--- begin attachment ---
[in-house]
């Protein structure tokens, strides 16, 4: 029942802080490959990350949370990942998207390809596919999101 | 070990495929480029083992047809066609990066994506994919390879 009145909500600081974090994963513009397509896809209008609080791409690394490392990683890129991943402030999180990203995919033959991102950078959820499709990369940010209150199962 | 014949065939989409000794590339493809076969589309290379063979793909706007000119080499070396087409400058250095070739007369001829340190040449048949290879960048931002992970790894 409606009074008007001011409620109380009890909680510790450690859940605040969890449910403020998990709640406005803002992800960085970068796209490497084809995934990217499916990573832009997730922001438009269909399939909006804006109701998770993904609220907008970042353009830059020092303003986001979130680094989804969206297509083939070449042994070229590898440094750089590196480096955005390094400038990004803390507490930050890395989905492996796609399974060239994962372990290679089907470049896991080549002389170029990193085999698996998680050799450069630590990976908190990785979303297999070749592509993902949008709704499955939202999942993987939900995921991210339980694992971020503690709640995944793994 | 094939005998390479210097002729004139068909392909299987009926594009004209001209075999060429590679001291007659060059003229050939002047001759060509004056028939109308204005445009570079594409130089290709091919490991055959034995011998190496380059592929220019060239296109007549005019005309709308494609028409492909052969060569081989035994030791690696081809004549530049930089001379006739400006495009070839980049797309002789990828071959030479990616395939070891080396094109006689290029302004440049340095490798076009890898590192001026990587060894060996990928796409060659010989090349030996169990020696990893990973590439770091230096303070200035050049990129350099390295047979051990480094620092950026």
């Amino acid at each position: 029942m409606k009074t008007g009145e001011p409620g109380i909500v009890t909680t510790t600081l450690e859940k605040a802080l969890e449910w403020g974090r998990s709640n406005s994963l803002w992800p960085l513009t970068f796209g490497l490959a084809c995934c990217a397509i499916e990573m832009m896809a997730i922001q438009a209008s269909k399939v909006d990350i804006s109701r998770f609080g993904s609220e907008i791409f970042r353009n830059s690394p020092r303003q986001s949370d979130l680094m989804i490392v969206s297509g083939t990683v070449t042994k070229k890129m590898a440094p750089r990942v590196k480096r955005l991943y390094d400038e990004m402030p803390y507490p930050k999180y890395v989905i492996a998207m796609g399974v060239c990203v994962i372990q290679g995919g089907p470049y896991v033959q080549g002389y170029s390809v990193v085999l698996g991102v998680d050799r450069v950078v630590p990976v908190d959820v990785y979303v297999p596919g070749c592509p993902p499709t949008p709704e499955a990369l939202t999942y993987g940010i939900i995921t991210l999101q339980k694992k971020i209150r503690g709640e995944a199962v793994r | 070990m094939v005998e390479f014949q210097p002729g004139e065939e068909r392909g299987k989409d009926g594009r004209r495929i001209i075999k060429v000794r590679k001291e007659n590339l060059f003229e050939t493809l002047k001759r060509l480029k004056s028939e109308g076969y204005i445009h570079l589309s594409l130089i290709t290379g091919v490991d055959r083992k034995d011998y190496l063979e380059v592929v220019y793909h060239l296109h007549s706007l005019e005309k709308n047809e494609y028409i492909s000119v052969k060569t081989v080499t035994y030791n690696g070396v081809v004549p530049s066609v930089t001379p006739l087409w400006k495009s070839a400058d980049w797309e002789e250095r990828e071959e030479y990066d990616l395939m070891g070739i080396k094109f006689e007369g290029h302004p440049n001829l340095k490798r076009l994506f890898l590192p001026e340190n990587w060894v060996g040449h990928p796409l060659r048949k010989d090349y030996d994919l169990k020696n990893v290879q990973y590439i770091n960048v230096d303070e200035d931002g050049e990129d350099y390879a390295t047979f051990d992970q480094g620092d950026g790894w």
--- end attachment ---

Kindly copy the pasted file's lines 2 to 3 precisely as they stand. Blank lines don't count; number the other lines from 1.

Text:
């Protein structure tokens, strides 16, 4: 029942802080490959990350949370990942998207390809596919999101 | 070990495929480029083992047809066609990066994506994919390879 009145909500600081974090994963513009397509896809209008609080791409690394490392990683890129991943402030999180990203995919033959991102950078959820499709990369940010209150199962 | 014949065939989409000794590339493809076969589309290379063979793909706007000119080499070396087409400058250095070739007369001829340190040449048949290879960048931002992970790894 409606009074008007001011409620109380009890909680510790450690859940605040969890449910403020998990709640406005803002992800960085970068796209490497084809995934990217499916990573832009997730922001438009269909399939909006804006109701998770993904609220907008970042353009830059020092303003986001979130680094989804969206297509083939070449042994070229590898440094750089590196480096955005390094400038990004803390507490930050890395989905492996796609399974060239994962372990290679089907470049896991080549002389170029990193085999698996998680050799450069630590990976908190990785979303297999070749592509993902949008709704499955939202999942993987939900995921991210339980694992971020503690709640995944793994 | 094939005998390479210097002729004139068909392909299987009926594009004209001209075999060429590679001291007659060059003229050939002047001759060509004056028939109308204005445009570079594409130089290709091919490991055959034995011998190496380059592929220019060239296109007549005019005309709308494609028409492909052969060569081989035994030791690696081809004549530049930089001379006739400006495009070839980049797309002789990828071959030479990616395939070891080396094109006689290029302004440049340095490798076009890898590192001026990587060894060996990928796409060659010989090349030996169990020696990893990973590439770091230096303070200035050049990129350099390295047979051990480094620092950026």
């Amino acid at each position: 029942m409606k009074t008007g009145e001011p409620g109380i909500v009890t909680t510790t600081l450690e859940k605040a802080l969890e449910w403020g974090r998990s709640n406005s994963l803002w992800p960085l513009t970068f796209g490497l490959a084809c995934c990217a397509i499916e990573m832009m896809a997730i922001q438009a209008s269909k399939v909006d990350i804006s109701r998770f609080g993904s609220e907008i791409f970042r353009n830059s690394p020092r303003q986001s949370d979130l680094m989804i490392v969206s297509g083939t990683v070449t042994k070229k890129m590898a440094p750089r990942v590196k480096r955005l991943y390094d400038e990004m402030p803390y507490p930050k999180y890395v989905i492996a998207m796609g399974v060239c990203v994962i372990q290679g995919g089907p470049y896991v033959q080549g002389y170029s390809v990193v085999l698996g991102v998680d050799r450069v950078v630590p990976v908190d959820v990785y979303v297999p596919g070749c592509p993902p499709t949008p709704e499955a990369l939202t999942y993987g940010i939900i995921t991210l999101q339980k694992k971020i209150r503690g709640e995944a199962v793994r | 070990m094939v005998e390479f014949q210097p002729g004139e065939e068909r392909g299987k989409d009926g594009r004209r495929i001209i075999k060429v000794r590679k001291e007659n590339l060059f003229e050939t493809l002047k001759r060509l480029k004056s028939e109308g076969y204005i445009h570079l589309s594409l130089i290709t290379g091919v490991d055959r083992k034995d011998y190496l063979e380059v592929v220019y793909h060239l296109h007549s706007l005019e005309k709308n047809e494609y028409i492909s000119v052969k060569t081989v080499t035994y030791n690696g070396v081809v004549p530049s066609v930089t001379p006739l087409w400006k495009s070839a400058d980049w797309e002789e250095r990828e071959e030479y990066d990616l395939m070891g070739i080396k094109f006689e007369g290029h302004p440049n001829l340095k490798r076009l994506f890898l590192p001026e340190n990587w060894v060996g040449h990928p796409l060659r048949k010989d090349y030996d994919l169990k020696n990893v290879q990973y590439i770091n960048v230096d303070e200035d931002g050049e990129d350099y390879a390295t047979f051990d992970q480094g620092d950026g790894w």